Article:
I have been visiting Lithuania for eight years and have spent many happy hours wandering around Vilnius (and particularly the “old town”) taking in the sites such as the Castle, Green Bridge, Gates of Dawn, Genocide Museum, Vilnius University and the glorious river Neris which flows through the city.
And of course one cannot ignore the glorious white cathedral of Vilniaus Šv. Stanislovo ir Šv. Vladislovo arkikatedra bazilika which acts as a focal point for the city. Next to the cathedral is the clock tower which has been closed to the public since I made my first visit in 2006. However, recently and after much internal restoration the tower is now open to the public.
It is useful to know some of the historical background to the cathedral and tower. The square where the cathedral and the clock tower sits was earlier the area of the lower castle. The area was surrounded by a 1km long wall with four gates. The clock tower is the only remaining part of this fortification. One can clearly see that the lower part of the tower has traces of a defensive building.
It was presumably built during the 13th century. As it lost its defensive role during the 16th century, it got three octagonal floors and was transformed to a clock tower. The hight is 52m. The clock itself is regarded as a master-piece of perfection. It was constructed in the 17th century and still shows the time perfectly – it hasn’t been adjusted for decades, except for the summer and winter times nowadays used in the whole of EU.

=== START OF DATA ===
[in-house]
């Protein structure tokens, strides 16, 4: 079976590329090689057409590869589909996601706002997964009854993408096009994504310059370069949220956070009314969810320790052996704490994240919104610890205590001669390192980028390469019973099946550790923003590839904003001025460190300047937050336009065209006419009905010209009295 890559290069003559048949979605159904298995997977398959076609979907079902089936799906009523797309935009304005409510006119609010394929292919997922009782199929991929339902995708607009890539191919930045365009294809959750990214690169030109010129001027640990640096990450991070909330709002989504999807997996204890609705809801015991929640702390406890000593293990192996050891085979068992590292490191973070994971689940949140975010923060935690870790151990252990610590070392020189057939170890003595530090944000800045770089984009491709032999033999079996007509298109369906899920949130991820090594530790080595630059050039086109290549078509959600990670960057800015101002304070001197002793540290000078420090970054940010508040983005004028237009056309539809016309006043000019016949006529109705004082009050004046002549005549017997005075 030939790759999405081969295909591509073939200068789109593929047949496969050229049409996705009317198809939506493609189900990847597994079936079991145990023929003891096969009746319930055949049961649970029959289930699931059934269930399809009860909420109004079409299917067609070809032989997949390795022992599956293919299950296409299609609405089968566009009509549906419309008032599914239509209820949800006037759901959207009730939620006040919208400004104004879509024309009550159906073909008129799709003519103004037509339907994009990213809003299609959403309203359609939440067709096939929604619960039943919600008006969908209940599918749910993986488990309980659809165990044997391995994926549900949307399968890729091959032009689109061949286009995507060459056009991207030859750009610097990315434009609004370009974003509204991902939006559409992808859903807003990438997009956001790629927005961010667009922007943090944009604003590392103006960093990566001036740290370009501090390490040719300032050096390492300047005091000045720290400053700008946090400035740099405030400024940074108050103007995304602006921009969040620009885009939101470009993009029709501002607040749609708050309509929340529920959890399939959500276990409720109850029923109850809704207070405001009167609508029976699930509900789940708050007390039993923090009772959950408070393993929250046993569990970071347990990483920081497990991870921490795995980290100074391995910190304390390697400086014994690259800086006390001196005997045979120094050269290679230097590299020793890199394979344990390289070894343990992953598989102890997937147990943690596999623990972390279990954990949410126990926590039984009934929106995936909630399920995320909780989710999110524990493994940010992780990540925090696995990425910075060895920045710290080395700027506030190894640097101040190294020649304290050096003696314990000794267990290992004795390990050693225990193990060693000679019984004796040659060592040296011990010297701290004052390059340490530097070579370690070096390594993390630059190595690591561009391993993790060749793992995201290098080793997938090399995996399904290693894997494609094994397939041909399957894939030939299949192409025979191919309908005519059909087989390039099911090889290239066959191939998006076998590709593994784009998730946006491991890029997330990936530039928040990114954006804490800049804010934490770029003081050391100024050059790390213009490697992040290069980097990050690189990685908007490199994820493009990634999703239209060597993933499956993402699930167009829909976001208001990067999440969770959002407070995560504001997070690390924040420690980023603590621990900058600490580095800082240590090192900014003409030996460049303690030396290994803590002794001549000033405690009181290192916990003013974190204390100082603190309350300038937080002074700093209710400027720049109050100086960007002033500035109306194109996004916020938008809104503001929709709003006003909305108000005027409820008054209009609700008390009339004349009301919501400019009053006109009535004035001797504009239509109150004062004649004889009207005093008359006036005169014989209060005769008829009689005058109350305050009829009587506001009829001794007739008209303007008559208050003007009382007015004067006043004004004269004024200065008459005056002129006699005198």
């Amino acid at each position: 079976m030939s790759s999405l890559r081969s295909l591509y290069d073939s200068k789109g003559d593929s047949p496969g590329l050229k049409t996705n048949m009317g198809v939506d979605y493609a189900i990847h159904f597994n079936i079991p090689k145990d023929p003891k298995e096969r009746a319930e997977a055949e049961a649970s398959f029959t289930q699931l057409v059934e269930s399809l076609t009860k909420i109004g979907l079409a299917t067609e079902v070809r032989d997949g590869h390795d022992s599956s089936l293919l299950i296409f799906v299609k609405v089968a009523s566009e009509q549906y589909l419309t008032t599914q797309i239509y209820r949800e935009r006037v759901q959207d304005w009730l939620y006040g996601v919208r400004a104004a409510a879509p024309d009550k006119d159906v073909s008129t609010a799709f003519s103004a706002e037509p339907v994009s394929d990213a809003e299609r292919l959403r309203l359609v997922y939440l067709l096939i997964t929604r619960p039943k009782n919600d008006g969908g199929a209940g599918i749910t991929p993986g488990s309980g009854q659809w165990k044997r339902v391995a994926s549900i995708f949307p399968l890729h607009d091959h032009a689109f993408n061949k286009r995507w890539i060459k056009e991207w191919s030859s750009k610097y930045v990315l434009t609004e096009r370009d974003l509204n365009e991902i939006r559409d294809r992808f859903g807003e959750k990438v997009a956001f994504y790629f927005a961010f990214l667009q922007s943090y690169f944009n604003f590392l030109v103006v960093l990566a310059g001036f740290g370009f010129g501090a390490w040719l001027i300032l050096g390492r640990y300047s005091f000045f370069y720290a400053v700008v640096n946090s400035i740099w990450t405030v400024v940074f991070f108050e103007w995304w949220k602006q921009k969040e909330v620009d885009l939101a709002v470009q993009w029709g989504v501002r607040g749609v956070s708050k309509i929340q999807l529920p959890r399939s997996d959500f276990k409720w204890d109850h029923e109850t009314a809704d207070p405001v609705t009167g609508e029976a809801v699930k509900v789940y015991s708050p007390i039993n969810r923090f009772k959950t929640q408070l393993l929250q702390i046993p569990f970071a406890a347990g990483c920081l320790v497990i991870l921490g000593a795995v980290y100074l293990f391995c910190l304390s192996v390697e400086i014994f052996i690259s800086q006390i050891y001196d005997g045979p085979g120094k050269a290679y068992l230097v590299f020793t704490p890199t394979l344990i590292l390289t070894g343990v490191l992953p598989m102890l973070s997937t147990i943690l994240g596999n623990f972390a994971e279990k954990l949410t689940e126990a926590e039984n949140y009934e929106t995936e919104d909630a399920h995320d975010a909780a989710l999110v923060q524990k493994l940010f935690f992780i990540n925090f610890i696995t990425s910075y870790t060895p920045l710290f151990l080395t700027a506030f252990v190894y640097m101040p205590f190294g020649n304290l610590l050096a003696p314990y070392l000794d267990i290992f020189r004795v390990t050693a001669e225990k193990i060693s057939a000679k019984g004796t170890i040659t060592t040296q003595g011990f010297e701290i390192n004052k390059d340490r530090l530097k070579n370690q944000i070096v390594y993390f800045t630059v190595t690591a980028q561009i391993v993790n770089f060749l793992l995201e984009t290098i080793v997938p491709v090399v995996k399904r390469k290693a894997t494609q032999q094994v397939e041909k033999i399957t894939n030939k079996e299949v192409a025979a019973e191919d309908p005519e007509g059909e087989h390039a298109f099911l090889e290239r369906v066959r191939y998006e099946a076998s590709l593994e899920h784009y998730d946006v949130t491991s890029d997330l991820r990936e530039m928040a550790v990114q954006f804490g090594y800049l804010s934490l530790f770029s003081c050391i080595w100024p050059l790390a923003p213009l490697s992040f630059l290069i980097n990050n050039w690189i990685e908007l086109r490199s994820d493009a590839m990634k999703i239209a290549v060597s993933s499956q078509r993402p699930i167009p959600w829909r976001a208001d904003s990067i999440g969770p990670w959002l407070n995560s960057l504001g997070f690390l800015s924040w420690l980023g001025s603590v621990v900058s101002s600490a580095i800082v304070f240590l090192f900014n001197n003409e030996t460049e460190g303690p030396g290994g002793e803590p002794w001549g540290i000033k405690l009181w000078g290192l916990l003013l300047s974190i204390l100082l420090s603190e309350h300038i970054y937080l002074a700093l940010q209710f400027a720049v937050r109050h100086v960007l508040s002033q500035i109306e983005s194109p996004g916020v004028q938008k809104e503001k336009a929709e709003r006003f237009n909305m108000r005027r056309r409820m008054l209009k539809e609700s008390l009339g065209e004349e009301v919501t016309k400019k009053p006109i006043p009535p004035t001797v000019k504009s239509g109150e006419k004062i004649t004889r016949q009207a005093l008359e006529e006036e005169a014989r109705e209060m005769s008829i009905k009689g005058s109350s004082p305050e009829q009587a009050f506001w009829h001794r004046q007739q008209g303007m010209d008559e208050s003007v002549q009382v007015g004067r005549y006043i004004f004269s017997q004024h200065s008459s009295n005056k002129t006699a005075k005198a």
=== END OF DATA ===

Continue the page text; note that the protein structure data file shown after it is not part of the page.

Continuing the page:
My colleague and I decided we would go to the top of the building, not realising that unlike the university bell tower which has a lift, that this is all on foot up stairways which are sometimes very steep and narrow. It is not recommended for those with vertigo or aggrophobia. Although there are just over 140 steps to walk to the top it is quite physically demanding and totally unsuitable for anyone with a disability.
The bells are a sight to behold and at the top of the tower is the old mechanism that controls the clock in the tower.
Views across thew city are good (if not as spectacular as the University Bell Tower) and the staff open the windows and slide the safety meche to one side so that it is possible to take photographs (tourist attractions in the UK take note and stop the health and safety nonsense at many attractions) of views across the rooftops. At one vantage point it is possible to see the top of the cathedral, the castle and the three crosses which is quite stunning.
Entrance to the tower costs about £4.00 (with concessions for students and older people) and the two young ladies who were on the reception were extremely helpful with the history of the tower and both speaking excellent English. There are a few souvenirs to buy but nothing trashy.
If you are visiting Vilnius then do take the opportunity to visit both the cathedral and the clock tower and then retire to the cafe across from the square called a “Taste of Lithuania” which sells cakes, light meals and freshly squeezed apple juice that is wonderful.